Inmates housed in flooded basements, and Gov. Quinn keeping reporters out | WBEZ
Skip to main content


Inmates housed in flooded basements, and Gov. Quinn keeping reporters out

Previous Next
Attorney Alan Mills thinks prison administrators are threatening inmates to thwart his lawsuit. (WBEZ/Bill Healy)
Overcrowding in the Illinois prison system has officials putting inmates in some rather unusual places. Men recently released from Vienna prison describe being housed with 600 other inmates in an administration building with only seven toilets. 
WBEZ wants to visit that building, but Governor Pat Quinn says no. 

Today we turn our attention to another prison that Quinn is keeping out of public view.

Vandalia is in southern Illinois, and some inmates there are housed in basements that regularly flood and are likely filled with mold. We’ve talked to several former inmates who say when they complained about the living situation they were threatened by prison employees. One of them is a man named Louis Wilkins.

Because of his drug and alcohol addictions, Wilkins has spent much of his adult life in and out of prisons. He did his most recent stint at Vandalia.He ended up there because he had been working construction for a friend and the friend refused to pay him for work he’d done.

There’s no need to go into all the details, but being ripped off was the final indignity in a long string so Wilkins decided to take action. He broke into his friend’s truck, stole some equipment, and as you’ve already figured out, he was caught.

Louis Wilkins, a former inmate at Vandalia, looks over a grievance he filed about conditions there. (WBEZ/Rob Wildeboer)
Wilkins said, "I wasn't thinking.  If I woulda been thinking I woulda just said, you know what?  You can have that money man and just, you know said, alright."

Wilkins pleaded guilty and was sentenced to four years. At Vandalia, he was assigned to live with a hundred other men in a basement room. When he first got there other inmates warned him that after it rains the basement floods.

He figured  that meant a few wet spots here and there. 

Not so.

Wilkens says there was an inch of water across the entire room, and they'd use shop vacs to clean it up but the water kept coming.  

"They put us actually on shifts at night, he said. "I'm laying here sleeping I got somebody next to me using the shop vac, you know, and this here for like two three four days at a time that we would have to do this here, constantly, around the clock."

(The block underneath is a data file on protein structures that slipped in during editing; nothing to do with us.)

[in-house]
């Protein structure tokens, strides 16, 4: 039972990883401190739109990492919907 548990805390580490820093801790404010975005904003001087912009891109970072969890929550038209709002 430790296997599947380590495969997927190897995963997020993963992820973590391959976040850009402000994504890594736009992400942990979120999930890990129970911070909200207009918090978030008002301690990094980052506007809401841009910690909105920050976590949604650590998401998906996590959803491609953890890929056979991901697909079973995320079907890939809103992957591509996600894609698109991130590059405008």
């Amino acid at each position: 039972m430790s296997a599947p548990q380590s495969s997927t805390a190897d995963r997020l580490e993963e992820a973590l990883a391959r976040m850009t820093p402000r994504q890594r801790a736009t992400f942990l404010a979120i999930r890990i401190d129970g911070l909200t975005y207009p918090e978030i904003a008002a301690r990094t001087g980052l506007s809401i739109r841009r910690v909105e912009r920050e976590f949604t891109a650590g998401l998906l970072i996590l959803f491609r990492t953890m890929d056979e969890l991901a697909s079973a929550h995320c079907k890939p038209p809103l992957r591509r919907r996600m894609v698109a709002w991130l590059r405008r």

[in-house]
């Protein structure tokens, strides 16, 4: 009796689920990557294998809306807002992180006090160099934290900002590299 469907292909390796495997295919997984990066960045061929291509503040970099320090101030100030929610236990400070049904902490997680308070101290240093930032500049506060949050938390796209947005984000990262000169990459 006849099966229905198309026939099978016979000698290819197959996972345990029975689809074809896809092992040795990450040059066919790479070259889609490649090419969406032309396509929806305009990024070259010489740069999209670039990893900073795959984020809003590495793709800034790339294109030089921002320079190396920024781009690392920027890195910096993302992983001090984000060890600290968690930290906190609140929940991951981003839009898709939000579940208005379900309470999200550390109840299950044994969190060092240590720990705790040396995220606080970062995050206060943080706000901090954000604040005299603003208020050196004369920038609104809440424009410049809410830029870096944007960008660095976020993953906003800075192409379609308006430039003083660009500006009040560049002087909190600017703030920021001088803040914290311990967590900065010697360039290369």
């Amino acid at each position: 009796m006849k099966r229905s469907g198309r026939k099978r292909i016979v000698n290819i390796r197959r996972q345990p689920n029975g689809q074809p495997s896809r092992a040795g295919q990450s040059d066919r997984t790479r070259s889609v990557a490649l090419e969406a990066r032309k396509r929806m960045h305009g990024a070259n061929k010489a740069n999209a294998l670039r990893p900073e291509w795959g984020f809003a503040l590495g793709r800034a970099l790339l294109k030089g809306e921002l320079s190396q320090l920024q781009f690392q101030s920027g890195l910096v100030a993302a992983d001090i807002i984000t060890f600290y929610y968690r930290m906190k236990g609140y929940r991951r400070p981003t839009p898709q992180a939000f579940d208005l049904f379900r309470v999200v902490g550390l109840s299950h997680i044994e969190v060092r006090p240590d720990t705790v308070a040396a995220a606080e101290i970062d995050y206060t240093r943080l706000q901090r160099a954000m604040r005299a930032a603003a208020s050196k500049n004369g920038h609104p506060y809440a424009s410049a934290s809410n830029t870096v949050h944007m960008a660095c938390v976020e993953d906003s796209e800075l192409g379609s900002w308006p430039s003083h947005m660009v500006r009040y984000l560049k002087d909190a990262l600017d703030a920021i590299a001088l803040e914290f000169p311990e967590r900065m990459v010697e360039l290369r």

Wilkins says, in the bathroom, when you flushed the toilet, sewage would seep through cracks in the floor.

I talked to several Vandalia inmates who said it was so hot and humid in those packed basements that condensation would collect on the ceiling and drip down on them.

Recently released inmates, including Wilkins, said there was also a lot of mold and the prison's fix was to simply paint over it.

But Wilkins says I don't have to believe just him.

He picks up a print out of a report on Vandalia done by the John Howard Association, a non-partisan group that monitors prisons.

"Like my word ain't too good because I'm a convicted felon but the word of these people who come down here, their word weighs a little bit more and it's all in their report," he said. "Thank God they made it there and they got in. I can actually show you."

The 19-page report details the John Howard Association’s observations and then provides explanations given by prison administrators.

For example, John Howard saw a flooded basement.

The Vandalia administration said it was an anomaly.

John Howard noted bare wires hanging from the ceiling where there used to be a light fixture.

The administration responded that the incident hadn't been reported.

John Howard volunteers breathed air in dorms that was dank and smelled strongly of mildew and mold.

The administration had a staff member assess the air and their report found that Vandalia is better "than most facilities at inhibiting mold growth."

I'm no expert, but that doesn't sound like the gold standard of mold suppression, and in their report John Howard researchers seemed skeptical too, noting that the findings were hard to reconcile with their observations.

We wanted to go see Vandalia for ourselves and report back to you on conditions that seem to warrant a closer look.